Acts 12

Acts 12:1

Now about that time Herod the king laid hands on some who belonged to the church in order to mistreat them.

Herod the king. Herod Agrippa, grandson of Herod the Great (see entry for Matt. 2:1), and nephew of Herod Antipas the tetrarch of Galilee (see entry for Matt. 14:1).

Acts 12:2

And he had James the brother of John put to death with a sword.

Jesus had personally told Peter, James, John, and Andrew that they, along with other disciples, would be persecuted and killed (Matt. 24:9). James was the first of the group to be executed.

Acts 12:20

Now he was very angry with the people of Tyre and Sidon; and with one accord they came to him, and having won over Blastus the king’s chamberlain, they were asking for peace, because their country was fed by the king’s country.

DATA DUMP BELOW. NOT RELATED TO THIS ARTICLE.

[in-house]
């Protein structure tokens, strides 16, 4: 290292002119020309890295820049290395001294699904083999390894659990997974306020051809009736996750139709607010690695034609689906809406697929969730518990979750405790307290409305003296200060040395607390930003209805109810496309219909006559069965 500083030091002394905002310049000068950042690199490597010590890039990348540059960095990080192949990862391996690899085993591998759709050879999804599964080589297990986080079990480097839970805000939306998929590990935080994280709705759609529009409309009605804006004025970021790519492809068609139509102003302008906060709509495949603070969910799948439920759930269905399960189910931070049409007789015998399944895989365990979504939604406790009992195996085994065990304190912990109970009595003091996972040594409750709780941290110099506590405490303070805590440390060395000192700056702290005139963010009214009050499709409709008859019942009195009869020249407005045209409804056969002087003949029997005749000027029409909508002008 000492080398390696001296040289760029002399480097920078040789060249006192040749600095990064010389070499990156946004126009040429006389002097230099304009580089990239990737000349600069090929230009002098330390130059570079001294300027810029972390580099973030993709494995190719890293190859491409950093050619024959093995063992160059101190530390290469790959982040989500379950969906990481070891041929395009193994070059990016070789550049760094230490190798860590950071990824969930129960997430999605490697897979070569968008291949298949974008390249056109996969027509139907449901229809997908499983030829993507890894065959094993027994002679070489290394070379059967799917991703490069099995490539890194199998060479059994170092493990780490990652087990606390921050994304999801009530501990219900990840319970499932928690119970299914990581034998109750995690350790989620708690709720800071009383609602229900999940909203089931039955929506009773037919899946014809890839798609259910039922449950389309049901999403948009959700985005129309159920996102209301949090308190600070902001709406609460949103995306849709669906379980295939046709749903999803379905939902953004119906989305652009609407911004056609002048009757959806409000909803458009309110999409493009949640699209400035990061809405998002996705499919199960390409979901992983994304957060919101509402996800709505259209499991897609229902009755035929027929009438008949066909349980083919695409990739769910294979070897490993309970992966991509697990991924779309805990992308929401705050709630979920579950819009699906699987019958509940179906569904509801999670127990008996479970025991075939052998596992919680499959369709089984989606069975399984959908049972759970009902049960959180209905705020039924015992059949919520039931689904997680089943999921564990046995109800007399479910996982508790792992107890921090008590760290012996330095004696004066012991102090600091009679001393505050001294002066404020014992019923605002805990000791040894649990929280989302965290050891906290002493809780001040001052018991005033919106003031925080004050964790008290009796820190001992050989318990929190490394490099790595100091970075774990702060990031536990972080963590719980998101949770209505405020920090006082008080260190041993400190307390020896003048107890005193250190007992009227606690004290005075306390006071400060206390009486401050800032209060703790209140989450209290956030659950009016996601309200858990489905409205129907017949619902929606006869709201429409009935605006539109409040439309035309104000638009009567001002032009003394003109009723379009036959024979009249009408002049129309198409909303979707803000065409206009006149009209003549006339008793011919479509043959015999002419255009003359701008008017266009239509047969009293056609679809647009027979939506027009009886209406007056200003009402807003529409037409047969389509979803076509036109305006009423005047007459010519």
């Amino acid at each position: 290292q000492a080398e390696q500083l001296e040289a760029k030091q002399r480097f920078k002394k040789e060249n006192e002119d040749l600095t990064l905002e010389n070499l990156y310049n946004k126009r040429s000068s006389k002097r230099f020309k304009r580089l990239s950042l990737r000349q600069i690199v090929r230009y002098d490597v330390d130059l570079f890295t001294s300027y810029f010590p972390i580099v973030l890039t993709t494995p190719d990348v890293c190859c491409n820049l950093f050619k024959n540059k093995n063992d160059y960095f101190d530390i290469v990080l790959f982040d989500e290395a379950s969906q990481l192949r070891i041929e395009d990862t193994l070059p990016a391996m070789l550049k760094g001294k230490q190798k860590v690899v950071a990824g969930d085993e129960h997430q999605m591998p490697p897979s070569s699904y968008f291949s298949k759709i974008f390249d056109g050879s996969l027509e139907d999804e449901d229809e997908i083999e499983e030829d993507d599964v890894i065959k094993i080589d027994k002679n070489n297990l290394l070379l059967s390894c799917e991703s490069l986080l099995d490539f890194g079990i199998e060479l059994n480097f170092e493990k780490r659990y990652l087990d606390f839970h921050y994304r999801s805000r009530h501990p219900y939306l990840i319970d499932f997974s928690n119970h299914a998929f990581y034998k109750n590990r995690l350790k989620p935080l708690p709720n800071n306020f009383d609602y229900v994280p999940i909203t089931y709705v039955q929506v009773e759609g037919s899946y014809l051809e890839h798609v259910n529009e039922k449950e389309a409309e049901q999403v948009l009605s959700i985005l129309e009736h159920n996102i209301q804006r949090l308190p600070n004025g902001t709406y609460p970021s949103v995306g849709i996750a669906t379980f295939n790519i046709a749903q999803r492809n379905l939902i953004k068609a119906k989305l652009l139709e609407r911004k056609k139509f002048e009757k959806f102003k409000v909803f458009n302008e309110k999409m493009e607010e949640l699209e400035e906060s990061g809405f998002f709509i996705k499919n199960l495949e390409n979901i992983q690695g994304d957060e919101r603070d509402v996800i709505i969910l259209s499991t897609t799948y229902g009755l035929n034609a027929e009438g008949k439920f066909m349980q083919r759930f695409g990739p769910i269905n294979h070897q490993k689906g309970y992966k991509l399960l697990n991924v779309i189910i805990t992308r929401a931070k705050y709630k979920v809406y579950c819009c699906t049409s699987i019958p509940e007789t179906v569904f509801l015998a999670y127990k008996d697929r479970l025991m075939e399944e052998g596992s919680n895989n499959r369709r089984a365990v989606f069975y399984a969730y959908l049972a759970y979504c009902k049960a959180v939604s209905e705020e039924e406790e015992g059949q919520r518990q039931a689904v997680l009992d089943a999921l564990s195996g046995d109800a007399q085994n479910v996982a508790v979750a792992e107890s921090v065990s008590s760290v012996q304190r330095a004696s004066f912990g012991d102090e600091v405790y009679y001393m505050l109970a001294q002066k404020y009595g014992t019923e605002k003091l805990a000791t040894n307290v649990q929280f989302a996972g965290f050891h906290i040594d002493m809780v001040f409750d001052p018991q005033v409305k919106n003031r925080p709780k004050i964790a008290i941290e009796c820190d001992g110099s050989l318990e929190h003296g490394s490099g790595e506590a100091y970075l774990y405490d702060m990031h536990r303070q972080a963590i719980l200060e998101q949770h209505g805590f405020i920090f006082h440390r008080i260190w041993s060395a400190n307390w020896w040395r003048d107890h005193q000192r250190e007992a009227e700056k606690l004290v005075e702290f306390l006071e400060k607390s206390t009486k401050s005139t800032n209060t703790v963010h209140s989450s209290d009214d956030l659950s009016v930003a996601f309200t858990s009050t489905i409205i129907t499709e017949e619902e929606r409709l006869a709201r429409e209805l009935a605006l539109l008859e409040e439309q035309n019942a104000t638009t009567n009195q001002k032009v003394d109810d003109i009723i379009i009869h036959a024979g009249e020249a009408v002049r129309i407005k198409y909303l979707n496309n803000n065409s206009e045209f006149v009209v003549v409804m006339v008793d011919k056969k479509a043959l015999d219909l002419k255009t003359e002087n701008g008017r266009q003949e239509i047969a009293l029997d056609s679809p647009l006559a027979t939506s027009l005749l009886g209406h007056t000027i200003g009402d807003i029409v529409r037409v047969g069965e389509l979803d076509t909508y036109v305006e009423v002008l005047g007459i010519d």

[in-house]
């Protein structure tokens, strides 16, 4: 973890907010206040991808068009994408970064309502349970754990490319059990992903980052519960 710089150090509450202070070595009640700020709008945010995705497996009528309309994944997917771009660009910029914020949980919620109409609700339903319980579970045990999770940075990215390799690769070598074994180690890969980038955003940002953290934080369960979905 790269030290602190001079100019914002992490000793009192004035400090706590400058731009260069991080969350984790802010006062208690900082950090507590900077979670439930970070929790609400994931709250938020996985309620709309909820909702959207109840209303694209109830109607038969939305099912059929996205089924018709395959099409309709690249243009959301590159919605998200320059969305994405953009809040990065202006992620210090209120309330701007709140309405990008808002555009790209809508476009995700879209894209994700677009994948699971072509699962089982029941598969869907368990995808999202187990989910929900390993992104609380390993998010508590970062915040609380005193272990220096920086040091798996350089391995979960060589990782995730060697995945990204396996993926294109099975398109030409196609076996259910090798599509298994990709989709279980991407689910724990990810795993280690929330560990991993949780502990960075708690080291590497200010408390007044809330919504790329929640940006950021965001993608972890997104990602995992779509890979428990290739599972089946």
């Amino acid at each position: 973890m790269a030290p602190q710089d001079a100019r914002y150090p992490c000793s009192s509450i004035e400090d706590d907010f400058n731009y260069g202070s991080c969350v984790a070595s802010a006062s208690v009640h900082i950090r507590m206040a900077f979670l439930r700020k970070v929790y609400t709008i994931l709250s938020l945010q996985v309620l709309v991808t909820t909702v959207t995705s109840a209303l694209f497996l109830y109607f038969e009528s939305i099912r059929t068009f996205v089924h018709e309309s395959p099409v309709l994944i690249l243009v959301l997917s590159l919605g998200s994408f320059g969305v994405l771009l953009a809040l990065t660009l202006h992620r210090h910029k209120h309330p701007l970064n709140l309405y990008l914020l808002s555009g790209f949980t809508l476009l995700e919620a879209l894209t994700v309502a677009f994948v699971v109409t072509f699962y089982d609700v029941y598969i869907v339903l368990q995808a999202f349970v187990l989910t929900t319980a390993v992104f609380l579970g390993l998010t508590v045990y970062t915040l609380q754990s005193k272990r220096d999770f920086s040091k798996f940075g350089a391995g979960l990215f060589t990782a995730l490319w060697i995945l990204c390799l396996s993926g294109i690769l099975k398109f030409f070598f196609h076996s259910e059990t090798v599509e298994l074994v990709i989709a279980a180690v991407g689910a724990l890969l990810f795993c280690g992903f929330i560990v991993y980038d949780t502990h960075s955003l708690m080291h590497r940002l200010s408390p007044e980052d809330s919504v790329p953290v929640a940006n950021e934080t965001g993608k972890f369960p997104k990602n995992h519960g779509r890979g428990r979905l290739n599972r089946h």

Tyre and Sidon. There was political tension between Judea and its neighbors.

In AD40 the Roman emperor Caligula sent Publius Petronius and two legions to Israel to erect statues in the temple. The army was met by tens of thousands of protesting Jews. Petronius threatened war, but the unarmed Jews said they are ready to die. Petronius eventually backed down, but on account of the unrest in Judea, the harvest was interrupted, and the resulting food shortage led to tensions with neighboring Tyre and Sidon (Wars, 2.10).

Acts 12:24

But the word of the Lord continued to grow and to be multiplied.

(a) The word of the Lord is synonymous with the word of God. The gospel of Jesus, in other words. Jesus is the Word of God made flesh (John 1:14, Rev. 19:13), and the exact radiance or representation of God the Father (Heb. 1:3).

See entry for Word of God.

(b) Continued to grow. The preaching of the gospel bore fruit. People were turning to God and being delivered from sin and sickness.

The Christians of the early church bore witness to the great fruitfulness of the gospel (Acts 13:49, 19:10, 20). By the time Paul wrote to the Colossians, the gospel was bearing fruit all over the world (Col. 1:6).

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